BUT “fair use” is not an open-ended concept. It does not justify any action an individual may take with a copyrighted work, whether they have purchased the copy or not. It is a right to use what is available, not a right of access to works for fair use purposes. For example, the law has always recognized that a show sent by scrambled pay-per-view signal may not be viewed or copied through the use of an unauthorized, illegal descrambler. The owner of the signal has – and has always had – a legal right to scramble the signal to prevent unauthorized access to the signal for viewing or to make copies of the show.

Most importantly, this concept of fair use does not override specific statutory enactment such as the DMCA, which are intended by Congress to give clear protection to the rights of the creative community to use technological means to protect its product. It is this protection which has enabled the motion picture industry to launch new products in digital format, such as DVDs."

As I see it, it is a matter of access. Would you have to override or break a form of access control the owner of the copyright made a part of the package? For vinyl albums, no. You purchased the right to listen to those albums whether they are are on tape, cd, dvd, etc. You may transfer those songs “as is” to another medium and listen to them. You may allow other people to listen to them. You may not assume you have ownership of the artistic work and sell the artistic work as if you owned them but you may transfer ownership of the medium they reside on (which is how wholesalers, retailers, etc make their money-they are selling the cd medium for $14.99 and paying the artist/record company a fee for having the songs on there). Which basically means the owner of the copyright could choose to sue you if they thought you were profiting and did not pay them but the courts would have to determine your motivation and whether you violated the copyright owner’s rights.
So you are within your rights to transfer the songs to another medium. As far as downloading them, they would need to be a 1:1 digital copy of the songs you had on your album, no DJ’s allowed. :slight_smile:


DMCA is full of holes and favors one side more than the other…it should never have been enacted/passed.

blah again to ANYTHING the RIAA and/or MPAA say…

blah blah blah…

this isn’t a message of approval for piracy…simply a sentiment of disgust towards the RIAA, the MPAA, and most all major media conglomerates…

blah blah blah…get with the times…

this brings up a very interesting debate, since vynal, just like 8 track and cassete are anolog, they are not digital, and therefor do not apply the the dmca, only to normal copy right acts.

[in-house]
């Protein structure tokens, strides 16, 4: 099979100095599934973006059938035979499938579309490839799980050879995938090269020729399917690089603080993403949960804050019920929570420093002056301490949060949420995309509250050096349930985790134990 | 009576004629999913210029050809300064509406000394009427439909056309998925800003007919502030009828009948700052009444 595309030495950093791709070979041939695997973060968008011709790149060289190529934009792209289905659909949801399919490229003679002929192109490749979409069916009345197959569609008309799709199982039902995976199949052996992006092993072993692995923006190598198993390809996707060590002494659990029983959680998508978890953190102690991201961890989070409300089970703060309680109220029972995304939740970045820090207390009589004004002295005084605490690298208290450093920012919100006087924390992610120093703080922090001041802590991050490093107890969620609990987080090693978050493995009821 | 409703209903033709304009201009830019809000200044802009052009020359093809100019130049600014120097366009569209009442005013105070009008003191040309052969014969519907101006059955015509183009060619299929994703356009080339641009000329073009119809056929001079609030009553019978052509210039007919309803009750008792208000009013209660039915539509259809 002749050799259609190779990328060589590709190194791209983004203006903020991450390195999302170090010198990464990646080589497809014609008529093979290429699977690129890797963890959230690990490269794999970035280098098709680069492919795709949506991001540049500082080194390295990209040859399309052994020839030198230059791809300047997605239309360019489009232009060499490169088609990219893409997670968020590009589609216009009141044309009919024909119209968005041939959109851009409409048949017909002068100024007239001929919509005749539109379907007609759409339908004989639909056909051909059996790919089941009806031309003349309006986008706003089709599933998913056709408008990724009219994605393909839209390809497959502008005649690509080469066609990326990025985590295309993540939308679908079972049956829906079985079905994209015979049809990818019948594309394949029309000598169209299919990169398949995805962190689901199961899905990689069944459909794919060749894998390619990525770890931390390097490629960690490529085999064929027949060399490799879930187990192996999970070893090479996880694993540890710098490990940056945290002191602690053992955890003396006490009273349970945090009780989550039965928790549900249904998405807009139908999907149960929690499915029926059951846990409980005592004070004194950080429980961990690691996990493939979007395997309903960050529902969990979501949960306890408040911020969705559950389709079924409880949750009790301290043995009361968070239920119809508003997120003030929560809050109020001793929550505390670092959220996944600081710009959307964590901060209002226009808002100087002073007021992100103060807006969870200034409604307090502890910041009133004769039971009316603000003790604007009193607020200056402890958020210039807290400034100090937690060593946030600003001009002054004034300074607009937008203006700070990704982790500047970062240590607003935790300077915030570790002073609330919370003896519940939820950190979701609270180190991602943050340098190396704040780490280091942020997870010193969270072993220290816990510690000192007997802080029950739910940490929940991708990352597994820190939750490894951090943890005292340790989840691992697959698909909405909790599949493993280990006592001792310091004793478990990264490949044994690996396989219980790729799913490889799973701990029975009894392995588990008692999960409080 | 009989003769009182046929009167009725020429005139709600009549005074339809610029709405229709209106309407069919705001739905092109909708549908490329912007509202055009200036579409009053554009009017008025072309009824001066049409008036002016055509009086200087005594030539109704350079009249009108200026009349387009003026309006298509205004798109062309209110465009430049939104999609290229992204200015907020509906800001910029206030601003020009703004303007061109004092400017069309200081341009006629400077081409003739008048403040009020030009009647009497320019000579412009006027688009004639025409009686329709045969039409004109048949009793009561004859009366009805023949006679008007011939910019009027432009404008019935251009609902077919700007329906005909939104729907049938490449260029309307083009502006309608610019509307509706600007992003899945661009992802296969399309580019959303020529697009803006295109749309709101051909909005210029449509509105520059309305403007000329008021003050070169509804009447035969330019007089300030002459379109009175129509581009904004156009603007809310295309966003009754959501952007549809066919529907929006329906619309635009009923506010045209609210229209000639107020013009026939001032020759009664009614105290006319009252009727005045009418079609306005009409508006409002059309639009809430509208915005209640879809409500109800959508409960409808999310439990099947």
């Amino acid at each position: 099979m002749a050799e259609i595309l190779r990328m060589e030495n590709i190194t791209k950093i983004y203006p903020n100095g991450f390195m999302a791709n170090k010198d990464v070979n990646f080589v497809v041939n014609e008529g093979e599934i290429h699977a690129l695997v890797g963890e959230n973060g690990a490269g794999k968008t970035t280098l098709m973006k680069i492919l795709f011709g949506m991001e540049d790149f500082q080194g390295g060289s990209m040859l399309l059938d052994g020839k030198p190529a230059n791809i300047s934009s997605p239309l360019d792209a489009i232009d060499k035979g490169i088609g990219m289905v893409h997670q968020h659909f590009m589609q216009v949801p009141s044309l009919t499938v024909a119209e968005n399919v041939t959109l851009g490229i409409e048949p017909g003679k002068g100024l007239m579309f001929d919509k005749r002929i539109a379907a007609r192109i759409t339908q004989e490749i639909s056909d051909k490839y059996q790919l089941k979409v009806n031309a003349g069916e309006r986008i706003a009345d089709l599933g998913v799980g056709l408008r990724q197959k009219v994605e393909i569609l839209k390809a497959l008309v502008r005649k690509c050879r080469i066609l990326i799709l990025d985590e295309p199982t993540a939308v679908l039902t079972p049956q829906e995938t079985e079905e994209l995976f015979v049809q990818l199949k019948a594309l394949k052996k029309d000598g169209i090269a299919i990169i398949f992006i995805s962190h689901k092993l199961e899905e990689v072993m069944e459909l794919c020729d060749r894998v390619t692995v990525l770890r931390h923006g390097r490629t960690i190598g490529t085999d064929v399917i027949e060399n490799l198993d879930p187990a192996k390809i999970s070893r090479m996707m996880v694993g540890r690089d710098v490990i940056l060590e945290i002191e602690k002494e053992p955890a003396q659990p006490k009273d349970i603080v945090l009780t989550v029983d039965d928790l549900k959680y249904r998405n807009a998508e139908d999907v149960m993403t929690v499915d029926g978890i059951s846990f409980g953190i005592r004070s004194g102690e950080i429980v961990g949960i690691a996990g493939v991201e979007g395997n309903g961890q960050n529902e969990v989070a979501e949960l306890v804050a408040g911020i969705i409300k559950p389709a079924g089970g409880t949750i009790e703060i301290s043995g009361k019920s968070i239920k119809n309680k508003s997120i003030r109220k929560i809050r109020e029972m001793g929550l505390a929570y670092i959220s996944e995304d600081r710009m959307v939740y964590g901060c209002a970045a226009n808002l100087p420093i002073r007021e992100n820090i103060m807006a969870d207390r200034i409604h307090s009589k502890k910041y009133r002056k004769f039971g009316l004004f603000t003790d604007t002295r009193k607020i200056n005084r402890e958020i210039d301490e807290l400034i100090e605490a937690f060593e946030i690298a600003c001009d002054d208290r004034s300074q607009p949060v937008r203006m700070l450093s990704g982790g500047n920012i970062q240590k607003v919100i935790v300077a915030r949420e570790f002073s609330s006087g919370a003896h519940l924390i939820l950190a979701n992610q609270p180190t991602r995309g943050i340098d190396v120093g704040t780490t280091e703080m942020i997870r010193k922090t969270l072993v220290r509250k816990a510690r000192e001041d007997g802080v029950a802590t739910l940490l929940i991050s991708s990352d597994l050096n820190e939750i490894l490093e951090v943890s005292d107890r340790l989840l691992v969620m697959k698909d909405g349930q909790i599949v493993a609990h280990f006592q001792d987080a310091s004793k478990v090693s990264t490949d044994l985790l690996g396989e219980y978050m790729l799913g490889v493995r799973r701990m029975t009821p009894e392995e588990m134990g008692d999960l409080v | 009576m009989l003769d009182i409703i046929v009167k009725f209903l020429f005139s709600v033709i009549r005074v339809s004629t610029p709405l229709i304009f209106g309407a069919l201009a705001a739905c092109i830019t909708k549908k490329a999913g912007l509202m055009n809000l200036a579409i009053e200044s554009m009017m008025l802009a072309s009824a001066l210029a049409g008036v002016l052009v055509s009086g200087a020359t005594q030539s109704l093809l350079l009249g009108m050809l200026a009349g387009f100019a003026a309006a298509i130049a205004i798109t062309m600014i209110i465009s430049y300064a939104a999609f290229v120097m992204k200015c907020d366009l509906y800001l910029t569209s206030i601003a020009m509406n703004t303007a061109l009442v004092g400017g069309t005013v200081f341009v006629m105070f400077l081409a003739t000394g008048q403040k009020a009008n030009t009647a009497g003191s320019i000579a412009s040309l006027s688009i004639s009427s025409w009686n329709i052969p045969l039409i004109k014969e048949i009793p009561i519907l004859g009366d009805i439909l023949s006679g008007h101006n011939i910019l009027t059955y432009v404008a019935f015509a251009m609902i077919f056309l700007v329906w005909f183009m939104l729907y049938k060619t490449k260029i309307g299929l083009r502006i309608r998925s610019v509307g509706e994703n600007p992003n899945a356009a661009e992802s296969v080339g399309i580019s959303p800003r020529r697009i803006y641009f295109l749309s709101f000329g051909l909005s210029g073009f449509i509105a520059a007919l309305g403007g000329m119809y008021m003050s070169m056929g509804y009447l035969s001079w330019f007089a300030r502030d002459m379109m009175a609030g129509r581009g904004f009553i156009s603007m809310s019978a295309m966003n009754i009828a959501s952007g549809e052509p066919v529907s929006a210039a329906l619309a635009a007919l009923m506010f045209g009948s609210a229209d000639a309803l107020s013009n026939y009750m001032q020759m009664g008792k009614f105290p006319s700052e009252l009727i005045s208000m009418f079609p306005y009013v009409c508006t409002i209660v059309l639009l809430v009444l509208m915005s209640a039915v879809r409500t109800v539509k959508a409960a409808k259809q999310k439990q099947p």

but, i think it might be legal, because you can rip a cd, and make a mix cd and not have a problem, so as long as you dont allow the song to be traded, you might be in the clear.

but it probally not

Beware as of January 5th 2005, all Australian Copyright laws were brought in line with the US DMCA act(it was part of the US FREE TRADE PACT, an interesting side benefit to the copyright holders of recorded music material was a free 20 year once off extension to the statuate of limitations of time ,without application by the copyright holder(this effectively realigns the Australian time limit to that of the US application)). If you carefully read the copyright notice, it is only legal to listen to the CD or LP in private and no commercial use is permitted! In this country, as the terms of the existing Australian Copyright Act exclude fair user rights period. Thus, if you have an extensive collection of old LP’s unless the original copyright has expired and the item is now in public domain, it is illegal to convert the format to MP3/aac CD etc, even for personal use on your portable Ipod or MP3 player. As for retailers selling Ipods, a landmark common law case in the late 60’s by a local well known identity Dick Smith, permit retail outlets to sell anything to the general public, that has not been precisely defined by Law as illegal (eg latest defined illegal substance in this country is the common garden fertilizer Ammonium Nitrate would you believe?). Some items may be legally sold, but under strict control laws apply. Ipod’s are currently undefined! But then again, image what would happen to the Australian Local courts, if a total and absolute draconian enforcement against a million plus users of MP3’s and Ipod users. As always, it is the end user, who is required to comply with all these increasing complex, meaningless,contradictory ill defined rules and regulations at all times,ignorance is not an acceptable defence!

Thank you for that information! :slight_smile: But, it sure doesn’t make sense to pass such stupid laws. But, I guess there is nothing we can do to fight it.

be smart and you won’t get caught…stupid laws.

As the music industry charges different rates for the same music on different media, then in effect the user is paying for what they get. For example, while cassette tapes cost more than CDs to make these days, music on cassette tapes where still sold, are often much cheaper than the CD versions (at least here in Ireland). As a result, it seems the music industry charges their music based on what the sound quality would be like and I’m fairly sure they would treat the same for Vinyl.

Now, if the user is legally entitled to copy their music onto another medium, then even if the user copies their Tape or Vinyl to CD the actual quality would never be the same as an original CD version, although possibly close assuming they have a professional turntable or Tape deck and their tape or vinyl is in excellent condition.

However, if the user downloads a copy from the Internet or makes a copy of their friend’s or neighbour’s CD, then in effect they are getting a better copy than what they paid for. It is sort of like trying to replace an economy class plane ticket with a 1st class ticket to get a better quality flight on a given route.